Seven years later all four players will have vital roles when the U.S. commences its World Cup quest on June 12 -- a remarkable feat given the inexact science of identifying and cultivating soccer talent. Consider: No roster in Germany will include more players who have graduated from an Under-17 World Cup team than the U.S., with its class of '99 quartet. "You never know how guys are going to pan out," says U.S. coach Bruce Arena. "Landon and DaMarcus were kind of can't-miss players, but with Gooch and Bobby there was certainly some doubt. We saw those guys really start to move forward over the last year or two."
All four have taken different paths from Bradenton to Germany, establishing pro careers in the U.S. (Donovan), the Netherlands (Beasley), Belgium (Onyewu) and England (Convey). Yet they share a belief, forged during their days at the academy, that the U.S. can hang with the world's best anytime, anywhere. "When we were with the under-17s, we didn't lose many games," says Beasley. "We beat Argentina, beat Germany, beat Holland, beat England, beat all the powerhouses except Brazil. And that swagger that we had carries over to the senior national team. Four years ago the big thing for me and Landon was that we didn't fear anybody, and we still feel the same way."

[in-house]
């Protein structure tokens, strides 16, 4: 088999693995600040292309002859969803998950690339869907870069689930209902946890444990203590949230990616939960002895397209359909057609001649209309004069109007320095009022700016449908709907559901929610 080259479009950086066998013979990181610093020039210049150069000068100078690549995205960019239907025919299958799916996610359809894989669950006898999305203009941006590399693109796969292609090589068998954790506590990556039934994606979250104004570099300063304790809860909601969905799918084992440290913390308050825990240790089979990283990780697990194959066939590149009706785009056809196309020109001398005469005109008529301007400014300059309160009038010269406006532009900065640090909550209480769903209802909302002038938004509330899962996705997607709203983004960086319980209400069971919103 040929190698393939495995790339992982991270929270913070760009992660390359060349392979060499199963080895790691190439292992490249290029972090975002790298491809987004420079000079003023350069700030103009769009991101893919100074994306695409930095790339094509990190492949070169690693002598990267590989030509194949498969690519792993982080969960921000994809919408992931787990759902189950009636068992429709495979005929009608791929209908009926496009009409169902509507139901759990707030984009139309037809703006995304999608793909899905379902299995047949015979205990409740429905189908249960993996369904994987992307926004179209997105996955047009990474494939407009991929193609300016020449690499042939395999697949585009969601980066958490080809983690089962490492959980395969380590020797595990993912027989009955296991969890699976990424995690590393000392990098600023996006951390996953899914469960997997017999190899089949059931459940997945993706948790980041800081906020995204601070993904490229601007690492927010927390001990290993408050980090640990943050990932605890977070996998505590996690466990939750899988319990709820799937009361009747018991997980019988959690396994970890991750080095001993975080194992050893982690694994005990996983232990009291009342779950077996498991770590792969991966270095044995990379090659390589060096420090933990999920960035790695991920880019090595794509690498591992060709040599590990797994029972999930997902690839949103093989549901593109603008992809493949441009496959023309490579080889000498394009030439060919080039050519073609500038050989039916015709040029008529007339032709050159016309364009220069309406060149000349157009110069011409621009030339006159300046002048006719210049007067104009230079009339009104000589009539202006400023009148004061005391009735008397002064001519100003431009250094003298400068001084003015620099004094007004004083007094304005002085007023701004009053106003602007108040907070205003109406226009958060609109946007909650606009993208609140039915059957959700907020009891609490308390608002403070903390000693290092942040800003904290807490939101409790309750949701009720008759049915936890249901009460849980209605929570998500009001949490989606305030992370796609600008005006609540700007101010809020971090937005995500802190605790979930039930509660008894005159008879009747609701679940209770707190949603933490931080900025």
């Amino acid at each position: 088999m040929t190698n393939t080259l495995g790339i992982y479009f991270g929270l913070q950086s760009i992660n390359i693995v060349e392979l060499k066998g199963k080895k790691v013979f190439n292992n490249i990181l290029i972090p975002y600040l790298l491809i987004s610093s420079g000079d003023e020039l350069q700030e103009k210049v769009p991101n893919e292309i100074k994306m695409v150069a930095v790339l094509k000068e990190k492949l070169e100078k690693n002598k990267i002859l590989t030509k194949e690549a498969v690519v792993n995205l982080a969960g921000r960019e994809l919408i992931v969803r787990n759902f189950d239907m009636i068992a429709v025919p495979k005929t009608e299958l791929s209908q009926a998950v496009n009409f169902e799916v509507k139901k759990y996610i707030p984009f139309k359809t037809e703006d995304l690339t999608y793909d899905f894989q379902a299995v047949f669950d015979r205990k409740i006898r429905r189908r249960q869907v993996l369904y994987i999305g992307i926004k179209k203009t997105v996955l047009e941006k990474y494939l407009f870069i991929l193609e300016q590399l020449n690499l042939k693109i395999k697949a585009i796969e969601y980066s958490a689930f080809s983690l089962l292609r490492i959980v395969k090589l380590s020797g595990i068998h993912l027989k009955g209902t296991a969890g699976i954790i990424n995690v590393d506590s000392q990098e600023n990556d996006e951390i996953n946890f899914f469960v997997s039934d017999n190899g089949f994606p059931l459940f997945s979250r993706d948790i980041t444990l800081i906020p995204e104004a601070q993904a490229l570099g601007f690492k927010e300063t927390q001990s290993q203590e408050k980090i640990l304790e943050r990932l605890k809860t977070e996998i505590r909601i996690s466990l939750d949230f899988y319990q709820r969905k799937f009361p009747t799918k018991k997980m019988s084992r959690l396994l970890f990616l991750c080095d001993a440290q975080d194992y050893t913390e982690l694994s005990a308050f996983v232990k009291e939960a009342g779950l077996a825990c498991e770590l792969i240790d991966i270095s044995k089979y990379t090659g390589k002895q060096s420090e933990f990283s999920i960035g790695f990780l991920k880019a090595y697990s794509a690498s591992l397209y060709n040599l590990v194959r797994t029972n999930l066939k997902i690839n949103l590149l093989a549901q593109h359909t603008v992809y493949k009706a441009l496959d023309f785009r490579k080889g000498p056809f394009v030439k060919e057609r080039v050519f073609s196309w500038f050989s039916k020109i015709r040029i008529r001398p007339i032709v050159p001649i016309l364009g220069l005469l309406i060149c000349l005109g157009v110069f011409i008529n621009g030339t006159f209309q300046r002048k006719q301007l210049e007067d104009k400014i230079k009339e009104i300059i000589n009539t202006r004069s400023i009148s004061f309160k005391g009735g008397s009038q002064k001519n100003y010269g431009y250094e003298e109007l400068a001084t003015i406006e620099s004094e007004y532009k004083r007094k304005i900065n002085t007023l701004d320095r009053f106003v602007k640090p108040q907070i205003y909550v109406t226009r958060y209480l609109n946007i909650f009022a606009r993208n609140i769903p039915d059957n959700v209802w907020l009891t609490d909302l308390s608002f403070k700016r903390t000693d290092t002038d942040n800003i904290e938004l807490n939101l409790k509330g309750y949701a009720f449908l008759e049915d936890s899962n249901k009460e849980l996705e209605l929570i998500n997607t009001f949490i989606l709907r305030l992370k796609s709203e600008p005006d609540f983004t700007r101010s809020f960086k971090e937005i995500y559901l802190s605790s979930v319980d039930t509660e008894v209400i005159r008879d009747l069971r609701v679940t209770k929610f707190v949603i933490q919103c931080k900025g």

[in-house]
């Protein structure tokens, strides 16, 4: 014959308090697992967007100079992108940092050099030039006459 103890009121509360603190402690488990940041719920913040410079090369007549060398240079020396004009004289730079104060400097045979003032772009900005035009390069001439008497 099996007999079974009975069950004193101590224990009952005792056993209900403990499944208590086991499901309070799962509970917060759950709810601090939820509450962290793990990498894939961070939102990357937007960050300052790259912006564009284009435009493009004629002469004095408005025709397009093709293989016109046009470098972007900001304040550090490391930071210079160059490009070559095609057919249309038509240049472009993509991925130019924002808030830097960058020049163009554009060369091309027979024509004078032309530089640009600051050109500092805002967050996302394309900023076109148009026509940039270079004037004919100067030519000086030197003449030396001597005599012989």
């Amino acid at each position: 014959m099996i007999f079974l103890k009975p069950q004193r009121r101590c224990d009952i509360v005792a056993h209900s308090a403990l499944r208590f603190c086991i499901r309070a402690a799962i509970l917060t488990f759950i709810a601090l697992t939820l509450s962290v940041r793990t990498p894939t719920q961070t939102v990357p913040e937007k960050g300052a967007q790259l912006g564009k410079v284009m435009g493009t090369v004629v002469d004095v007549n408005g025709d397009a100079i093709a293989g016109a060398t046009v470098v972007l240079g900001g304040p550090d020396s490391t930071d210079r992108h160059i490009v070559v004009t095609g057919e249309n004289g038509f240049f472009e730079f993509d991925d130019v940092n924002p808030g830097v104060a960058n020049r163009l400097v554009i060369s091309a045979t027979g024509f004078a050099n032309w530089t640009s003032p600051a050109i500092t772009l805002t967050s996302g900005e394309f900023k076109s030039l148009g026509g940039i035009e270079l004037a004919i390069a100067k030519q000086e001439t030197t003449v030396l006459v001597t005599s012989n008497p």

When Arena inserted 20-year-olds Donovan and Beasley into the starting lineup for the 2002 World Cup opener against Portugal -- a 3-2 upset that set the tone for the U.S.'s stunning run to the quarterfinals -- he did so partly because neither had been scarred by the failures of '98. Against an even tougher first-round group this time (the Czech Republic, Italy and Ghana), their fearlessness will have to spread deep into the roster. "Realistically, do I think we'll win the World Cup? No," says Donovan. "But if we get out of our group and play any team, no matter who they are, can we beat them? Yes. The issue is how many guys really believe that. I know that Beaz and Goochi and Bobby really do."